Microsoft's Xbox 360 Pricing Strategy
About a week and a half ago, I was at Target, happened to ask (just for the fun of it) if they had any Xbox 360s in stock, and when they replied that they did, I went ahead and bought one on the spot. It was like seeing a free parking space in a prime area of San Francisco -- it's so unexpected that you almost feel like you have to park there, even if you're headed somewhere else.
I didn't really think through the cost of the Xbox 360 before I purchased it. I mean, I thought about it, but not clearly. Microsoft prices the Xbox Core system at $299. So at some level, my consumer brain says, "It's only $299!" Of course, I knew that wasn't really relevant -- no one would buy a Core system. Everyone buys the Premium system, which is $399 but includes extras that would cost more than $100 to add. So at some level, sure, I was saying, "It's only $399!" But even then I was still thinking about that $299 number and it was influencing my decision. $299? That's not a huge deal.
But let's talk about what it really costs to get going with an Xbox 360 system. It's not $399, much less $299.
- Xbox 360 Premium. Includes a hard drive and a wireless controller. $399.
- Wireless controllers. Necessary for multiplayer action. $49 each times three equals $147.
- Wireless adapter. Unless you have Ethernet in your living room, and I don't, this is necessary to connect to Xbox Live for multiplayer online gaming. Note that the 360 doesn't work with any other wireless adapter, including the original Xbox wireless adapter. $99.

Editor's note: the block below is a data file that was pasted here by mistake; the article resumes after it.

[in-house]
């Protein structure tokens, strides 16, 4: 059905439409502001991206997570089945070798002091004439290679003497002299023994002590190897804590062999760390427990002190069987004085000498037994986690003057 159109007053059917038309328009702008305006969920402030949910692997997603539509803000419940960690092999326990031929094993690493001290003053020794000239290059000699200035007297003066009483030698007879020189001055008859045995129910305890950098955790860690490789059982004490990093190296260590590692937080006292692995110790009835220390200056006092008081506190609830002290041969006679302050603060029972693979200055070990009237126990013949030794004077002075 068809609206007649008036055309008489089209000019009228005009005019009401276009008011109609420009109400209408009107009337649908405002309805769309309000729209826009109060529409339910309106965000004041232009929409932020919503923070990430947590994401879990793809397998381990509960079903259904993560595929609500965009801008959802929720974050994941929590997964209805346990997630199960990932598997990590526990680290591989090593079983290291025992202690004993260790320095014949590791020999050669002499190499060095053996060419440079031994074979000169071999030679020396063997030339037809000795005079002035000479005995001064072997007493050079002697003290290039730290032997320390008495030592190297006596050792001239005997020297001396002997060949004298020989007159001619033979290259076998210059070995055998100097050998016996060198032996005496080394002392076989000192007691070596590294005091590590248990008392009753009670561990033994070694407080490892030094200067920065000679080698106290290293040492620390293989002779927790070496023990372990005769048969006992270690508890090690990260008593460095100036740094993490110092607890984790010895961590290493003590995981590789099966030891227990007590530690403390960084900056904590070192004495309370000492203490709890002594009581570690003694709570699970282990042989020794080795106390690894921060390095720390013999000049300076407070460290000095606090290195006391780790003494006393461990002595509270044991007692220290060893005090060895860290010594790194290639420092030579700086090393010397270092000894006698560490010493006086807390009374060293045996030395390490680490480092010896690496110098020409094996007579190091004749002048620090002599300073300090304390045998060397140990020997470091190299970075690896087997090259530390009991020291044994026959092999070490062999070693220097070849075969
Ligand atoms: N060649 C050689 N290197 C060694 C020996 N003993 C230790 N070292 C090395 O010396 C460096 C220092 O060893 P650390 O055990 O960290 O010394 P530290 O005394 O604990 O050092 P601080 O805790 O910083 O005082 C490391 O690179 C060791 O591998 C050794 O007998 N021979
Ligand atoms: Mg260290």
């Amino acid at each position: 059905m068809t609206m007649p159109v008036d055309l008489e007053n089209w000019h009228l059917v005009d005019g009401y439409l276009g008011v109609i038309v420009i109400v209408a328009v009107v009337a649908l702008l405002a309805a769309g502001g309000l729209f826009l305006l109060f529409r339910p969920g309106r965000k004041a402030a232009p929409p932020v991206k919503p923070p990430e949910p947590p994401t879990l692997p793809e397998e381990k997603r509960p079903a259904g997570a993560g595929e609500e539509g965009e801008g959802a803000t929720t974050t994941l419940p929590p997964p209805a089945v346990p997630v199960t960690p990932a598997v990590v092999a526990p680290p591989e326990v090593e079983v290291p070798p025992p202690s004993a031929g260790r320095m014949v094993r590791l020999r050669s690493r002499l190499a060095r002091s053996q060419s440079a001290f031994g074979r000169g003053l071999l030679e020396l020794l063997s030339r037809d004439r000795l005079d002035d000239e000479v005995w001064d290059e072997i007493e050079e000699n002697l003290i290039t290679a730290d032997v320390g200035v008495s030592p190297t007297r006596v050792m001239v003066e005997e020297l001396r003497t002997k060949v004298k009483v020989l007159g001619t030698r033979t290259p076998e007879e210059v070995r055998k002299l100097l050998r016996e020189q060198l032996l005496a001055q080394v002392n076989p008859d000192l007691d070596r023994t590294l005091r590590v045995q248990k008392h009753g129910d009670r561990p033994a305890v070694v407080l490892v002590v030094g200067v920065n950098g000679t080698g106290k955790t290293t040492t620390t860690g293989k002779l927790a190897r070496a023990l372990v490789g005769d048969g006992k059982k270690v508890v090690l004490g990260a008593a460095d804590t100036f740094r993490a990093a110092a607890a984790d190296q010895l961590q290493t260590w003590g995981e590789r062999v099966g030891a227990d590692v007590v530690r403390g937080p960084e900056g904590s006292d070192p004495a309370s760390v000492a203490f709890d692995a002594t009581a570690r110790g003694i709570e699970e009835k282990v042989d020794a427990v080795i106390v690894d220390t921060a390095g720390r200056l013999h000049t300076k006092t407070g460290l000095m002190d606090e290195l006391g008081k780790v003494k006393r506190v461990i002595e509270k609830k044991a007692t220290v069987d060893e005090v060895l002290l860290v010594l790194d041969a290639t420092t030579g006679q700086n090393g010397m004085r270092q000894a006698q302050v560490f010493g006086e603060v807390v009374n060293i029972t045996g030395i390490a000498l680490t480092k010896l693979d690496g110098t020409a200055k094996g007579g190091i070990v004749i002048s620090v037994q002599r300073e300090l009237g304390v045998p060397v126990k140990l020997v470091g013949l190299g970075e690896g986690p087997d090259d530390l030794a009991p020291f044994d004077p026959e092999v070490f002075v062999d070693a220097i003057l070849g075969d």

- Games. What's a reasonable starter set of games? Two? Microsoft has raised the retail price of games to $59 each with the 360, so that makes $118.
- Xbox Live subscription. Necessary for multiplayer online gaming. $49 per year.
In theory, one could buy an Xbox 360 Core system (no hard drive, wired controller) and one game and get started with that, and be out $358. But who would do that? No one. If you're going to buy a new game system, you're going to make use of all its cool features -- hard drive storage, wireless controllers, multiplayer gaming, online gaming, downloadable games, and so on. But who would say to themselves, "$980 for a new game system? That seems reasonable." Again, no one. (Okay, almost no one.)
So in the end, I'm impressed with Microsoft's strategy. Yes, they're losing money on each Xbox 360, which costs anywhere from $552 to $715 to manufacture, depending on whose estimate you believe. And yes, they're following the canonical Nintendo model of losing money (initially) on the box and making it back on the games. But how much do wireless controllers cost them to make? I'm sure it's less than $49 -- third-parties sell wireless controllers for existing systems for as little as $19, and they have to make a profit on every one. How much does their wireless adapter cost to make? Third parties sell USB wireless adapters for PCs for as little as $19, and again, they have to make a profit on every one. And Microsoft's marginal cost to add a single Xbox Live subscriber? Next to nothing.
I'd have to crunch some numbers to be sure, but it's entirely possible that with all the additional charges, Microsoft has already broken even on me as an Xbox 360 purchaser. If true, this would mean that their subsequent game revenue (from their own titles and royalties on all third-party titles) would be profit, not subsidization for the console itself. And if that's true, then Microsoft is being clever indeed.